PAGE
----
Here’s a strappy young redbud for you, appropriately planted in the childrens garden. It looks like it had a growth spurt last year but didn’t fill in yet.
I filled in the background with pastel on this study because I had some smears that wouldn’t erase all the way, and also to make the light on the tree show up more on the light paper.
It’s fun to spot these redbuds when you’re driving. They’re out there by the side of the road all wild and crazy. They don’t get very big but they’re bright and cheery when they bloom. Then when the flowers are down they blend back into the underbrush and you can’t see them again until next spring.
Some other trees of interest are in the photos below.
This tree has roots that have been formed into a circular bench all the way around for people to sit on or kids to climb on. I wonder how they got the roots to take that shape.
Can you see in this photo how they criss-crossed the stems of these crepe myrtles to make xs? I like the window pane effect of it. And some of the trees look like they merged together into one at the places where the stems cross. Isn’t that a cool thing to do with crepe myrtles?
I’ve been hanging around on the beach sketching. Here’s the plan for my next big project. I’m going to use a technique of Matisse. I’ve always loved his work and recently read an article that reminded me of a fun project I tried in high school.
A few days ago when I went to the beach it was so foggy I could hardly see the waves 50 ft. away. Looking in this direction I could see the fence all blurry in the fog. Looking the other direction down the beach nothing was visible except gray mist. It was eerie. It was soft and muted. That atmosphere was inspiring. So now I want to try to represent fog. I want to make a real smooth painting using glazes. That last painting I finished of the Port Authority was fun working on a larger canvas and trying to get a panoramic view. So, I’m going to try to do the beach in the fog next, and do it big. It will be mostly gray, but I enjoy mixing my grays. I think they look pearly.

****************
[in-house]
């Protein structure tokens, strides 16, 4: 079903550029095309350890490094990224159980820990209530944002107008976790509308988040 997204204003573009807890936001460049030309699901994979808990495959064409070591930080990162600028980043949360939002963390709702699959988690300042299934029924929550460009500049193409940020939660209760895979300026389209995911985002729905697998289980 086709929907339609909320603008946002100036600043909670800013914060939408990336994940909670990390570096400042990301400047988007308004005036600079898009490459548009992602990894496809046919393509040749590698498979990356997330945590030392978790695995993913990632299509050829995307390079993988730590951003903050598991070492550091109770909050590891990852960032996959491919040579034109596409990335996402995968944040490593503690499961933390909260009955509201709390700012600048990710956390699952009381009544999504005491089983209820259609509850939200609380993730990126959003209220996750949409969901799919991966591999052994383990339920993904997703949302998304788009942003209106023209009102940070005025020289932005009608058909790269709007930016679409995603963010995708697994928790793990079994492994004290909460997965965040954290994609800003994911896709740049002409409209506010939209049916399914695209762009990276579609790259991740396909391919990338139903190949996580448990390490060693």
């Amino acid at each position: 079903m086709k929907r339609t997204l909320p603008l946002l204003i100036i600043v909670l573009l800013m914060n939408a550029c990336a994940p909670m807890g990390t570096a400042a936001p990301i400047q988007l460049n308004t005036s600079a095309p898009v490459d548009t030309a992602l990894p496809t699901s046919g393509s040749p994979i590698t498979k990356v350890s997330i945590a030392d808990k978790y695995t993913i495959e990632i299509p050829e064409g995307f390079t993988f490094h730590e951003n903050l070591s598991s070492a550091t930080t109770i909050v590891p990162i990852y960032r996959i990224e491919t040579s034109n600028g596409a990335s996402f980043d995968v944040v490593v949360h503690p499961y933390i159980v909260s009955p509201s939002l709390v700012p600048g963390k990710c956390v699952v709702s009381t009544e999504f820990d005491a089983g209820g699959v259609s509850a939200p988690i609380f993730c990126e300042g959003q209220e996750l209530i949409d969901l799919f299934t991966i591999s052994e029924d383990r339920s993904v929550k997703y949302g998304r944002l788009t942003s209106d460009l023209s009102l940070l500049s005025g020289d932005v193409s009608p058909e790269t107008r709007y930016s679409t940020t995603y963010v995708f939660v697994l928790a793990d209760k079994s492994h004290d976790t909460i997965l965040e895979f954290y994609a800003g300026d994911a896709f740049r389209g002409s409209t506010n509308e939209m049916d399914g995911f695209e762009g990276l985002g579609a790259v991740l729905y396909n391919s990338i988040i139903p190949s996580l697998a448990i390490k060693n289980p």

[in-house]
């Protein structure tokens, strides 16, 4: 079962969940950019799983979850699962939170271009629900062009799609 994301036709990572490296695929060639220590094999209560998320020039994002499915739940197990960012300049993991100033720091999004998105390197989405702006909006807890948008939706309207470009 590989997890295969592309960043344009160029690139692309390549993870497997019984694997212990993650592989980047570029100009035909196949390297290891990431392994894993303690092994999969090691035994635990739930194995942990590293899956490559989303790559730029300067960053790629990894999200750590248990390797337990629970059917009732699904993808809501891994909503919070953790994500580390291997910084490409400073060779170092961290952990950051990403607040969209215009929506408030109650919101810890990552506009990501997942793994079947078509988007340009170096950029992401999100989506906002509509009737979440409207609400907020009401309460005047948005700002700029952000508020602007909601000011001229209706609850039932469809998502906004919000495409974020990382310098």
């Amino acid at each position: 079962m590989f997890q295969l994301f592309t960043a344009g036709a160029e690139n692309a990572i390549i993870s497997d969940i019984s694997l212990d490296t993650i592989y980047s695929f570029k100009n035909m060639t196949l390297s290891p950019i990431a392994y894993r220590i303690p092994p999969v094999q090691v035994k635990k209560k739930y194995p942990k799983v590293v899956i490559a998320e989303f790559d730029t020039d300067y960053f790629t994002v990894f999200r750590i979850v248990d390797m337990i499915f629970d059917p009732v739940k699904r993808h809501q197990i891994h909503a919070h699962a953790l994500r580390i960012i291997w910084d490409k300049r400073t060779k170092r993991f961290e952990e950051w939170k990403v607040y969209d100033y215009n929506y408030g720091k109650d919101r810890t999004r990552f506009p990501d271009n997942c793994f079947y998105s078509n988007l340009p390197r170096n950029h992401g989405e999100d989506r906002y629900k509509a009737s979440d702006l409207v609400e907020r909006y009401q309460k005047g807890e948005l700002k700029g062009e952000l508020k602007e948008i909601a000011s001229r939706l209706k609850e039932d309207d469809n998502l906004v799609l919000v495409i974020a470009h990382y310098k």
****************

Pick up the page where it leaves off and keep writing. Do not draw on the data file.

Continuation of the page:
The thing about Matisse is that he sometimes put his paint brushes on a long stick so he could stand way back from his canvas. I did that long ago and it was fun. Also it’s good to stand back from your canvas so you can see it better. Now, I don’t know if I’ll be able to make a smooth painting if I tape my paintbrushes to yardsticks but I’ll try. It will eliminate the detail from the painting, so it will look more Impressionistic, but I’ll still use my glazes since getting the values right will help get the illusion of fog. I know I won’t get it right on the first try. Impressionists don’t use glazes, so I don’t know how they would represent fog. My painting won’t look anything like a Matisse either.
I can’t start a project like this without a solid plan for the waves, even though they will be covered with fog. I still need more practice drawing waves. I can’t go by a photo because of a teacher I had in art school. ( I’ll update my about page soon and tell that story since it had a big influence on me. ) That means, I’ll be going to the beach a few more times to sketch. And I’ll need to do a smaller paint rough before I start on a big canvas. This could take months because I’ll have to wait for foggy weather. We should have more fog soon, but not all the time, so I’ll also start on another painting and have two in progress, the fog and the swamp.
I love to see the wisteria blooming wild by the side of the road when I’m driving in the country. Sometimes it gets so thick it can choke out trees. This is an old vine at Lewis Ginter Botanical Garden on a stone wall.
First I drew it with charcoal on the paper, then used oil pastel for the wall and as an underdrawing for the Wisteria. The oil pastel alone looked a little weak for the flowers, so I used oil paint and put a second layer on to bring the flowers off the wall visually, by using the contrast of the more solid paint against the more sketchy pastel.
I’m glad I finally got a sketch of the Wisteria, because I’ve been wanting to draw it for years.